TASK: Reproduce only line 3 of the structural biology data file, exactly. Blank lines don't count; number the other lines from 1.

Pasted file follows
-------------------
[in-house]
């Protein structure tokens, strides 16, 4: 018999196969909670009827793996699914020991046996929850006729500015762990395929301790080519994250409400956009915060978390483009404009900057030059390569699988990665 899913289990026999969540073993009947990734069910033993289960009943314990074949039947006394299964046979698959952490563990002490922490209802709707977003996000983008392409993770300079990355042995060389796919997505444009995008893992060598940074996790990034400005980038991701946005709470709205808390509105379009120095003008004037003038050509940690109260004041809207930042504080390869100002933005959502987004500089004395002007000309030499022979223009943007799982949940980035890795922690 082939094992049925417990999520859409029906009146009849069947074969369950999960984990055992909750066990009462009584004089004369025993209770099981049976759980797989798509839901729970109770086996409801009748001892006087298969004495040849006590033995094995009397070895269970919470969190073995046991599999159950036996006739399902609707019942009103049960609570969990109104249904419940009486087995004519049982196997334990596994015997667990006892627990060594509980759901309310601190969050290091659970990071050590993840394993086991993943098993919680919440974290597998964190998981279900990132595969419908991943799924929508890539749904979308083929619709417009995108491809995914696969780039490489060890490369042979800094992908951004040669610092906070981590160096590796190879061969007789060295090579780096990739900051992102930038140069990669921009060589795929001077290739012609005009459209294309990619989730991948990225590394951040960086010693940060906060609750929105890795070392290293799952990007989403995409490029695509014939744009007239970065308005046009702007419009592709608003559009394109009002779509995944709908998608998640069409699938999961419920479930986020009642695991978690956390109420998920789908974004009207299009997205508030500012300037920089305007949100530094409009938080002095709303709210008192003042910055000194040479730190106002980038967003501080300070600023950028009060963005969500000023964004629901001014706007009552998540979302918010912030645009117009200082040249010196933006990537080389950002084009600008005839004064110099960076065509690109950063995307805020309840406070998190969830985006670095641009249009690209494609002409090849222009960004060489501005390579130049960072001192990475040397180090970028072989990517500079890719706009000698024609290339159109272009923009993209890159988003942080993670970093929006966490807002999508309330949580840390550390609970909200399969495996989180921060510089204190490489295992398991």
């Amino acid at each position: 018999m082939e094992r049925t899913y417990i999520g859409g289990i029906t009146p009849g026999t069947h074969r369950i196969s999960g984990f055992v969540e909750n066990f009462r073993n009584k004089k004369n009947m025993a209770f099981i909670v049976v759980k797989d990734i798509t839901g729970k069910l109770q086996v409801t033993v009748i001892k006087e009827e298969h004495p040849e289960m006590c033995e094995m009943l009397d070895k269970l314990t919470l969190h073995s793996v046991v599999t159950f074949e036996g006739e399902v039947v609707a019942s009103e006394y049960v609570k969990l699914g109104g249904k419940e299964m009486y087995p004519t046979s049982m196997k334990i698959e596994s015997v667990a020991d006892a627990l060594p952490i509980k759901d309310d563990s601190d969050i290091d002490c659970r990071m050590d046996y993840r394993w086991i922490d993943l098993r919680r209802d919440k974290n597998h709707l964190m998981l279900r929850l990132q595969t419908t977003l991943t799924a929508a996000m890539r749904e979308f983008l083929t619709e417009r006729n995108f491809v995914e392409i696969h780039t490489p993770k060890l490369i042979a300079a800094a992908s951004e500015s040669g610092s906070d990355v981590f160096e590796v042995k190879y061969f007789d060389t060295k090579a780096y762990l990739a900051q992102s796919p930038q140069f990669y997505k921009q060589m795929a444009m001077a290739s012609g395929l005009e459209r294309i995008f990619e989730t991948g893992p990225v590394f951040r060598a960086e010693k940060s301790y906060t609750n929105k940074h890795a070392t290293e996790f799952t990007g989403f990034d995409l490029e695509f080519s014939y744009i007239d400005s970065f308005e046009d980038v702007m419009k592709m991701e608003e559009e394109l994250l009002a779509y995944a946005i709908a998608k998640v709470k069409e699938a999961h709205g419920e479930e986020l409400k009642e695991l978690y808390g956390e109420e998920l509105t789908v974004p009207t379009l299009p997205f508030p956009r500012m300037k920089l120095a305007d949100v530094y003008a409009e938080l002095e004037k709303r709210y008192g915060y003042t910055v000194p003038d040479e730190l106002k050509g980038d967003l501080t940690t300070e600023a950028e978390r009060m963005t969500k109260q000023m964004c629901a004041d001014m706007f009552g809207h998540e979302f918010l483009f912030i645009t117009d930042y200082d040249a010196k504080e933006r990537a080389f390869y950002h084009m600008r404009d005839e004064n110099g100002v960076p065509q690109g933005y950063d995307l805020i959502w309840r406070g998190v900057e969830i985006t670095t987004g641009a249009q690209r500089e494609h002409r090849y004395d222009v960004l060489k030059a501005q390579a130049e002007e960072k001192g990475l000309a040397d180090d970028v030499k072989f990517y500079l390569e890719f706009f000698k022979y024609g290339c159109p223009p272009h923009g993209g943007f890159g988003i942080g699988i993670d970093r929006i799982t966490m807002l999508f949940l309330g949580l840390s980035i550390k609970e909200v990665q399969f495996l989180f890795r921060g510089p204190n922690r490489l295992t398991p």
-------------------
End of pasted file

């Amino acid at each position: 018999m082939e094992r049925t899913y417990i999520g859409g289990i029906t009146p009849g026999t069947h074969r369950i196969s999960g984990f055992v969540e909750n066990f009462r073993n009584k004089k004369n009947m025993a209770f099981i909670v049976v759980k797989d990734i798509t839901g729970k069910l109770q086996v409801t033993v009748i001892k006087e009827e298969h004495p040849e289960m006590c033995e094995m009943l009397d070895k269970l314990t919470l969190h073995s793996v046991v599999t159950f074949e036996g006739e399902v039947v609707a019942s009103e006394y049960v609570k969990l699914g109104g249904k419940e299964m009486y087995p004519t046979s049982m196997k334990i698959e596994s015997v667990a020991d006892a627990l060594p952490i509980k759901d309310d563990s601190d969050i290091d002490c659970r990071m050590d046996y993840r394993w086991i922490d993943l098993r919680r209802d919440k974290n597998h709707l964190m998981l279900r929850l990132q595969t419908t977003l991943t799924a929508a996000m890539r749904e979308f983008l083929t619709e417009r006729n995108f491809v995914e392409i696969h780039t490489p993770k060890l490369i042979a300079a800094a992908s951004e500015s040669g610092s906070d990355v981590f160096e590796v042995k190879y061969f007789d060389t060295k090579a780096y762990l990739a900051q992102s796919p930038q140069f990669y997505k921009q060589m795929a444009m001077a290739s012609g395929l005009e459209r294309i995008f990619e989730t991948g893992p990225v590394f951040r060598a960086e010693k940060s301790y906060t609750n929105k940074h890795a070392t290293e996790f799952t990007g989403f990034d995409l490029e695509f080519s014939y744009i007239d400005s970065f308005e046009d980038v702007m419009k592709m991701e608003e559009e394109l994250l009002a779509y995944a946005i709908a998608k998640v709470k069409e699938a999961h709205g419920e479930e986020l409400k009642e695991l978690y808390g956390e109420e998920l509105t789908v974004p009207t379009l299009p997205f508030p956009r500012m300037k920089l120095a305007d949100v530094y003008a409009e938080l002095e004037k709303r709210y008192g915060y003042t910055v000194p003038d040479e730190l106002k050509g980038d967003l501080t940690t300070e600023a950028e978390r009060m963005t969500k109260q000023m964004c629901a004041d001014m706007f009552g809207h998540e979302f918010l483009f912030i645009t117009d930042y200082d040249a010196k504080e933006r990537a080389f390869y950002h084009m600008r404009d005839e004064n110099g100002v960076p065509q690109g933005y950063d995307l805020i959502w309840r406070g998190v900057e969830i985006t670095t987004g641009a249009q690209r500089e494609h002409r090849y004395d222009v960004l060489k030059a501005q390579a130049e002007e960072k001192g990475l000309a040397d180090d970028v030499k072989f990517y500079l390569e890719f706009f000698k022979y024609g290339c159109p223009p272009h923009g993209g943007f890159g988003i942080g699988i993670d970093r929006i799982t966490m807002l999508f949940l309330g949580l840390s980035i550390k609970e909200v990665q399969f495996l989180f890795r921060g510089p204190n922690r490489l295992t398991p």